Breastfeed baby, cut cancer risk
Breastfeed baby, cut cancer riskindia Updated: Jan 14, 2013 00:30 IST
The study shows those who breastfed a child for 13 months were 63% less likely to develop a tumour than those who did so for less than seven months
The more kids they had the greater the effect
Mothers who had three kids and breastfed for 31 months were found to cut chances of ovarian tumours by 91%
Breastfeeding is thought to help as it delays ovulation, when eggs are released.
World’s oldest woman dies
Tokyo: The world’s oldest woman — Koto Okubo — has passed away in Kawasaki, Japan at the age of 115. According to the Kawasaki Municipal Government, Okubo, who was born on Dec. 24, 1897, died on Saturday at a local nursing home, the Japan Times reported. Okubo assumed the title of the oldest woman alive in December after the death of a 114-year-old woman in the US and reportedly enjoyed spending time with her son, who lives at the same nursing home. The reason for the death has not been disclosed. ANI
Belly fat differs from thigh’s
Washington: The genes active in a person’s belly fat are significantly different from those in his or her thigh fat, researchers say. The findings of the new study could shift the way we approach unwanted belly fat - from banishing it to relocating it. Men tend to store fat in the abdominal area, but don't usually have much in the way of hips or thighs. Women, on the other hand, are more often pear-shaped - storing more fat on their hips and thighs than in the belly. Belly fat is associated with higher risks of heart disease and diabetes. ANI
Around galaxies, a lot of gas
Washington: Galaxies have an enormous appetite for fuel, particularly fresh gas, but astronomers have now provided direct empirical evidence for their flows, using new observations from the Hubble Space Telescope.
Led by Nicolas Lehner, research associate and professor, University of Notre Dame, the team’s observations using Hubble's ultraviolet Cosmic Origins Spectrograph and the Space Telescope Imaging Spectrograph, show large quantities of cool gas with very low quantities of heavy elements in the gaseous cocoons surrounding modern galaxies. - ANI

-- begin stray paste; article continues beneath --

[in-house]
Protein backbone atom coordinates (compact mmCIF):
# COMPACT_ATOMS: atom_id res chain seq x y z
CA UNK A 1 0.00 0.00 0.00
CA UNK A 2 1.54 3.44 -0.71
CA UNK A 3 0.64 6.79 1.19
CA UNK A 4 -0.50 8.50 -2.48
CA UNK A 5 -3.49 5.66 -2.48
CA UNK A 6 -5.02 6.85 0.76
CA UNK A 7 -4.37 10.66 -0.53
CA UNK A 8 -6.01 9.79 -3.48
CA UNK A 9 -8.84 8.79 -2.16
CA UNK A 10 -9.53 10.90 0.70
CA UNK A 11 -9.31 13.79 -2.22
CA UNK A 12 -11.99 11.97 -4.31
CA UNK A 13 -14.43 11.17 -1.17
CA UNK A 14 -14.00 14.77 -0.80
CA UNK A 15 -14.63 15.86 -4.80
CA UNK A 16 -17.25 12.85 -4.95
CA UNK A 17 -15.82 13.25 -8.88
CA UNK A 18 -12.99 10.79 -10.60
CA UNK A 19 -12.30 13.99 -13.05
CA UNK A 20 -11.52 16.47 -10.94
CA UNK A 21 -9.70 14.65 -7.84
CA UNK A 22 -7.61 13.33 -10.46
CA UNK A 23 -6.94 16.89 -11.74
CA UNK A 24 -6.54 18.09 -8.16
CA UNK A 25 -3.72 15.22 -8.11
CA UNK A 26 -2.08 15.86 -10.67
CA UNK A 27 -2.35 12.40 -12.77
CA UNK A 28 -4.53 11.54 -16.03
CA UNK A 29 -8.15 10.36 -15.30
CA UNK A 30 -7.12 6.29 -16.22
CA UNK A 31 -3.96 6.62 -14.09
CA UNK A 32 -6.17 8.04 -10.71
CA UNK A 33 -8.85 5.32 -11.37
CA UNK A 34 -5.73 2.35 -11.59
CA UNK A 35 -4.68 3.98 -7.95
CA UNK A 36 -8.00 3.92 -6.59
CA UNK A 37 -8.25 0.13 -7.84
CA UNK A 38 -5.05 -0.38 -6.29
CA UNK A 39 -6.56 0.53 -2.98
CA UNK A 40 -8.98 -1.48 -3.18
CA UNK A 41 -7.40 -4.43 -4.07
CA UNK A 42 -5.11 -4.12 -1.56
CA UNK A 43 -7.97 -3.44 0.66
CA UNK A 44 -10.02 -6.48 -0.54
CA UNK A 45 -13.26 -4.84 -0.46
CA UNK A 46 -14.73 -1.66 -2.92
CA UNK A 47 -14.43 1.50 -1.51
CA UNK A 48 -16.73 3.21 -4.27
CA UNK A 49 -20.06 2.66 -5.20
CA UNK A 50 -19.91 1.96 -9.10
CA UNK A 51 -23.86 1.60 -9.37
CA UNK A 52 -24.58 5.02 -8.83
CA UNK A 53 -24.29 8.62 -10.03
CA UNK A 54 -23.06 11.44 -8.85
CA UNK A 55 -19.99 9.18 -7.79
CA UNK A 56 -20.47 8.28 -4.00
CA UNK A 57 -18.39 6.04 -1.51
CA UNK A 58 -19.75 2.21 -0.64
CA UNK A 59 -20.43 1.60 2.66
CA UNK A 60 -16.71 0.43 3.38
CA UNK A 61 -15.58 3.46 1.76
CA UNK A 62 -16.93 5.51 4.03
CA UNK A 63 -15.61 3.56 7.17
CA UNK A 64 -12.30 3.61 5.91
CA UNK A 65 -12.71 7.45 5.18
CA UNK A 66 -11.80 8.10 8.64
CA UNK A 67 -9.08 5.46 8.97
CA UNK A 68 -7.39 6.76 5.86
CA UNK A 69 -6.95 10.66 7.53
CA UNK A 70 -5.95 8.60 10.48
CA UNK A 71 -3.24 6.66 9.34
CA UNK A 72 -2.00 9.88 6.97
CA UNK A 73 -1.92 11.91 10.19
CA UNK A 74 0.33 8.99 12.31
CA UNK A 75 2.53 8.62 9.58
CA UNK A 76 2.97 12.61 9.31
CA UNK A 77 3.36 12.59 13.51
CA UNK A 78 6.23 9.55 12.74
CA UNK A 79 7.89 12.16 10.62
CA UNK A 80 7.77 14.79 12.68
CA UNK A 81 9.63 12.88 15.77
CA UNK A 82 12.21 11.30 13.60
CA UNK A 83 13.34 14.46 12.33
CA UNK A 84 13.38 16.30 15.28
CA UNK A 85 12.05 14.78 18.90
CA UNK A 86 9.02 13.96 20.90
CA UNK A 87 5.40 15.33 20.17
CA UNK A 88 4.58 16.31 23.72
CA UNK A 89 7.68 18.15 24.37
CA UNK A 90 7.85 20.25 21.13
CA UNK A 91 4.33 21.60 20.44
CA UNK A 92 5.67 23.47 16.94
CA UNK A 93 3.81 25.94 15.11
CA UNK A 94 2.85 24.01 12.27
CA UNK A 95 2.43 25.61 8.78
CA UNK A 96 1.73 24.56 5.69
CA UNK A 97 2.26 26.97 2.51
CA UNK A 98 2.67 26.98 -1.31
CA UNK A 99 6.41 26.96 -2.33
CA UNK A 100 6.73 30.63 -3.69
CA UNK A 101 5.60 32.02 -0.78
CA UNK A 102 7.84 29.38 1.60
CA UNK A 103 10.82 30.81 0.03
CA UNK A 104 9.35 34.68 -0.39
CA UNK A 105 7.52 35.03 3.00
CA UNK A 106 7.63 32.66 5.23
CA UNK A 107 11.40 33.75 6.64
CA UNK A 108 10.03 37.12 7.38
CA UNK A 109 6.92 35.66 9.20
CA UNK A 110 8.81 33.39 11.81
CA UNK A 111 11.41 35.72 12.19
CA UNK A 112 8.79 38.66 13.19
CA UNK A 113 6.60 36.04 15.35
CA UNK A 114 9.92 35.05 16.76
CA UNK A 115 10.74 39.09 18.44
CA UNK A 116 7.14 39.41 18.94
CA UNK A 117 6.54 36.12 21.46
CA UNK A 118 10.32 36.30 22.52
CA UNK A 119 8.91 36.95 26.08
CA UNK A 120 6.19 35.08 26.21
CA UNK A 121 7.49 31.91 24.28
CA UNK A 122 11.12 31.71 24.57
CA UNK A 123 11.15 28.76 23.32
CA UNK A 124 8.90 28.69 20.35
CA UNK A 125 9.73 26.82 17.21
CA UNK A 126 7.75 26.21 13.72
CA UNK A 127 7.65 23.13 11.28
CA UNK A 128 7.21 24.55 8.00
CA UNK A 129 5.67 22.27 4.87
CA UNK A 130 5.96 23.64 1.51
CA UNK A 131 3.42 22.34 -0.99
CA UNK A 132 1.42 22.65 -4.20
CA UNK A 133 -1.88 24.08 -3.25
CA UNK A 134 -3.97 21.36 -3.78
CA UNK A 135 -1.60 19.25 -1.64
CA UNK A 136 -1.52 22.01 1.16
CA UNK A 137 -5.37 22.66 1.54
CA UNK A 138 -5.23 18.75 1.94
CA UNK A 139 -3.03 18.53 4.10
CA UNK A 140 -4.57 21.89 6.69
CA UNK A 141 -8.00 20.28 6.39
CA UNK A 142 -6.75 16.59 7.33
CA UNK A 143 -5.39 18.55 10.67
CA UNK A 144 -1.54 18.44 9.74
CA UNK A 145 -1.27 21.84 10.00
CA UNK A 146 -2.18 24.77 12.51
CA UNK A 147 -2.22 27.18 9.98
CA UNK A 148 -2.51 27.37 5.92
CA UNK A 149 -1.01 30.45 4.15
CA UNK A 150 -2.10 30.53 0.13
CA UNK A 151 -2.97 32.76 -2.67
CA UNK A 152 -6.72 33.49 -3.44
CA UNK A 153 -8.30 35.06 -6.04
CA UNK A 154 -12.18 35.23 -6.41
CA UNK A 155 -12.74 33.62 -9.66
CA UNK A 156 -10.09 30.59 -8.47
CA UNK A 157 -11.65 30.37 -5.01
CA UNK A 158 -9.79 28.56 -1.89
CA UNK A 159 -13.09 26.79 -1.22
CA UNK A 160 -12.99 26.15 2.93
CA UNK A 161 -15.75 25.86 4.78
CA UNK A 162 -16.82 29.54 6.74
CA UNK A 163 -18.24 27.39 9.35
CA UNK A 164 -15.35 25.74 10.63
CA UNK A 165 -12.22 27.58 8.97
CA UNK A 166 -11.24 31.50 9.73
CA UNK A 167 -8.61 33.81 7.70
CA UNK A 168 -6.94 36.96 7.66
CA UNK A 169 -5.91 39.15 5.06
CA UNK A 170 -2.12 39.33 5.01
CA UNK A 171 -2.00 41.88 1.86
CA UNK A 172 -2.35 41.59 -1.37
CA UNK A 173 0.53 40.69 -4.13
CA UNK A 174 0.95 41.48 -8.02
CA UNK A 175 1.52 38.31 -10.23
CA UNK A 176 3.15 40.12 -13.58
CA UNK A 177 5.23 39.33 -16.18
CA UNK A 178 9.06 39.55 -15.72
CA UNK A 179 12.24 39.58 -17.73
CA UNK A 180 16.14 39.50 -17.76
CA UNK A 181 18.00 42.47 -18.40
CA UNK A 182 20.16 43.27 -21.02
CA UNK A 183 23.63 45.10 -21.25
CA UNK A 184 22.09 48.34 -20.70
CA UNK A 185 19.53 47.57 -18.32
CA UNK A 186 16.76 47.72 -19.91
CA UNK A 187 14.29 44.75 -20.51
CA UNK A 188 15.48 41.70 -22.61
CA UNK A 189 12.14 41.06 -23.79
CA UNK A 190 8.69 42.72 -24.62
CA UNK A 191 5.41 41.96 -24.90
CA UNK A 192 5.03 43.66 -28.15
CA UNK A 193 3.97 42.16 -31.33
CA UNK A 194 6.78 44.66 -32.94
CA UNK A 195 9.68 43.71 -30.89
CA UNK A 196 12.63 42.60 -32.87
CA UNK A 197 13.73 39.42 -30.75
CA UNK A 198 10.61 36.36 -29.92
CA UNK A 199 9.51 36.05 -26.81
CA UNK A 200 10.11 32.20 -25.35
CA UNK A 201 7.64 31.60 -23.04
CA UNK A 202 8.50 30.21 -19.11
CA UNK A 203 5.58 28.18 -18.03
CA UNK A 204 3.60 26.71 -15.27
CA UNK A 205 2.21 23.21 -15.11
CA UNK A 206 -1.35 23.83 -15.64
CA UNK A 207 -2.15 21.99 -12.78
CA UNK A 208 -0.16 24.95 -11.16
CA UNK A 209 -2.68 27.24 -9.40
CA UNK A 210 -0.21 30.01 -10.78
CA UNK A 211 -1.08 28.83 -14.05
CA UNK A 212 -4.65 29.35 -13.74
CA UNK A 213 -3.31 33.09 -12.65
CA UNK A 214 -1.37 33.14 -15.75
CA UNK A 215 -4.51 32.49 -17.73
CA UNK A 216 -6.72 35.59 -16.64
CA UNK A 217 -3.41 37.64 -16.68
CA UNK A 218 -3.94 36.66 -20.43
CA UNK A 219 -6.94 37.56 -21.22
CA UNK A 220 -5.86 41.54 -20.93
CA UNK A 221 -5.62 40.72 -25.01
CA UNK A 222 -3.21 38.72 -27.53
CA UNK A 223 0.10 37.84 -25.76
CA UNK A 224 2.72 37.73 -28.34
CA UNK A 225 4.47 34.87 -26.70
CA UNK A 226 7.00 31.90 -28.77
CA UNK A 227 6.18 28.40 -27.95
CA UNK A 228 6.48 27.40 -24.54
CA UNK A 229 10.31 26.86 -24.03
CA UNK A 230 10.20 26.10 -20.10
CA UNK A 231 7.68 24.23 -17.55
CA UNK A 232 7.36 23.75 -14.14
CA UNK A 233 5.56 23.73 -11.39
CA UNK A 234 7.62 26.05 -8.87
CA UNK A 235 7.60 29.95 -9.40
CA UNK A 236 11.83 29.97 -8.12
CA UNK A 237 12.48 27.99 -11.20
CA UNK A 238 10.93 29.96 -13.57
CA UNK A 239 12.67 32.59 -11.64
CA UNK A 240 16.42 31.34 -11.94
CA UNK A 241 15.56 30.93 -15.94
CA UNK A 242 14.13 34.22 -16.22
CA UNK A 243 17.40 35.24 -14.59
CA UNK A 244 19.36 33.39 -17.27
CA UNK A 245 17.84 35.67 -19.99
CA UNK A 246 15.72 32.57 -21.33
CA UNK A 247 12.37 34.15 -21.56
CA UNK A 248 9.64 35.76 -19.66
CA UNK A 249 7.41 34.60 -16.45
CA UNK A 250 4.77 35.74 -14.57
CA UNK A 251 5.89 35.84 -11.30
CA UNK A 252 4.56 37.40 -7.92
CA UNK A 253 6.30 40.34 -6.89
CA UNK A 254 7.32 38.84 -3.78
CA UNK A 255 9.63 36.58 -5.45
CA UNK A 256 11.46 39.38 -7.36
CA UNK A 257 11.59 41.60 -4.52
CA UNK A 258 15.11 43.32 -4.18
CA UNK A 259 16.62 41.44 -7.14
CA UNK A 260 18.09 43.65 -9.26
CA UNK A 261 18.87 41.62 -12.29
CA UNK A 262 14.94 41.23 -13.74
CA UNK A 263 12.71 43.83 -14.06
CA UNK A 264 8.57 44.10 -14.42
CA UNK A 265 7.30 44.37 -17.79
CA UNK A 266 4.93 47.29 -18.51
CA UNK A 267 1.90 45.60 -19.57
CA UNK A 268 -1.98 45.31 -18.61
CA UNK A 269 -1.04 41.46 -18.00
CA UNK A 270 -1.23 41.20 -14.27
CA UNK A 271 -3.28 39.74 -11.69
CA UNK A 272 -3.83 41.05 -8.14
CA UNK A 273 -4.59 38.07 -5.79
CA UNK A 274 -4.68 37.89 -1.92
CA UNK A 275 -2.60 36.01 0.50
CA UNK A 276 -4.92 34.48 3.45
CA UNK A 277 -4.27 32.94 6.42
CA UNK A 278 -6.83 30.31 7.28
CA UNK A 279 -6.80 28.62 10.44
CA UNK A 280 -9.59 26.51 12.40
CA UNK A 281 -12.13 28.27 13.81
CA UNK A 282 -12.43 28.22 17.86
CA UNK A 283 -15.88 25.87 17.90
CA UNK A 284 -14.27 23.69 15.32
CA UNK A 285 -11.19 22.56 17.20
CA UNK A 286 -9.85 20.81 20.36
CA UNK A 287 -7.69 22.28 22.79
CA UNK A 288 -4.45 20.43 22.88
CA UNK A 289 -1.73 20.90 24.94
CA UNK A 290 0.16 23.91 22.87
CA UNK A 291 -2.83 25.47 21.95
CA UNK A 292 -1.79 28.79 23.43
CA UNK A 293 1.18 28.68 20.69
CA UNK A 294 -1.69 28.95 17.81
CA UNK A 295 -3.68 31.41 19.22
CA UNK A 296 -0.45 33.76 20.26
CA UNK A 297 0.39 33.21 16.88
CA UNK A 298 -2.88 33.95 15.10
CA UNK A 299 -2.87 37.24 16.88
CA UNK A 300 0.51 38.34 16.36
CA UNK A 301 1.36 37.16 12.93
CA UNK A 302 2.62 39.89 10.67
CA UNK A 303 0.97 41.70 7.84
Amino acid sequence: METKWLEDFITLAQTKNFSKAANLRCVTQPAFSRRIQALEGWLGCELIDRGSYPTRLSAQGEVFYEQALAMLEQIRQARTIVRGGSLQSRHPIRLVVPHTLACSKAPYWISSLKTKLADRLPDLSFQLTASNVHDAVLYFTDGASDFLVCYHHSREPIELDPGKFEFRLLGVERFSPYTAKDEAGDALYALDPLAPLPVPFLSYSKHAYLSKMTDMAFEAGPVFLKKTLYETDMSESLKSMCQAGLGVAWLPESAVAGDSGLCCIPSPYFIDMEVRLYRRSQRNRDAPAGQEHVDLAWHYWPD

Hobbit falls victim to video piracy
Wellington: The Hobbit: An Unexpected Journey, which cost an estimated $663 million to make and has been dubbed the most expensive movie ever produced, was put up for free and illegal download by a website. The website offered 230 versions of Peter Jackson’s movie on the net on Saturday, Stuff.co.nz reported. - ANI
Mexico’s dead got makeovers
Washington: Death didn’t mean the end of beauty for pre-Hispanic civilisations, as the ancient Teotihuacans exhumed their dead and painted them with cosmetics in periodic remembrance rituals, a study claims. Experts analysed the remains of cosmetics in the graves of prehispanic civilisations in what is now Mexico on the American continent. In the case of the Teotihuacans, these cosmetics were used as part of the after-death ritual to honour their city’s important people. - PTI
Shakespeare can boost morale
Researchers at the University of Liverpool found that serious literature catches the reader’s attention and triggers moments of self-reflection
Using scanners, scientists monitored the brain activity of volunteers as they read pieces of classical English literature both in their original form and in a more dumbed-down modern translation
More “challenging” prose and poetry set off far more electrical activity in the brain than the pedestrian versions
Experts studied the brain activity as readers responded to each word, and noticed how the brain "lit up" as the readers encountered unusual words.
They found poetry, in particular, increased activity in the brain’s right hemisphere, an area concerned with ‘autobiographical memory’.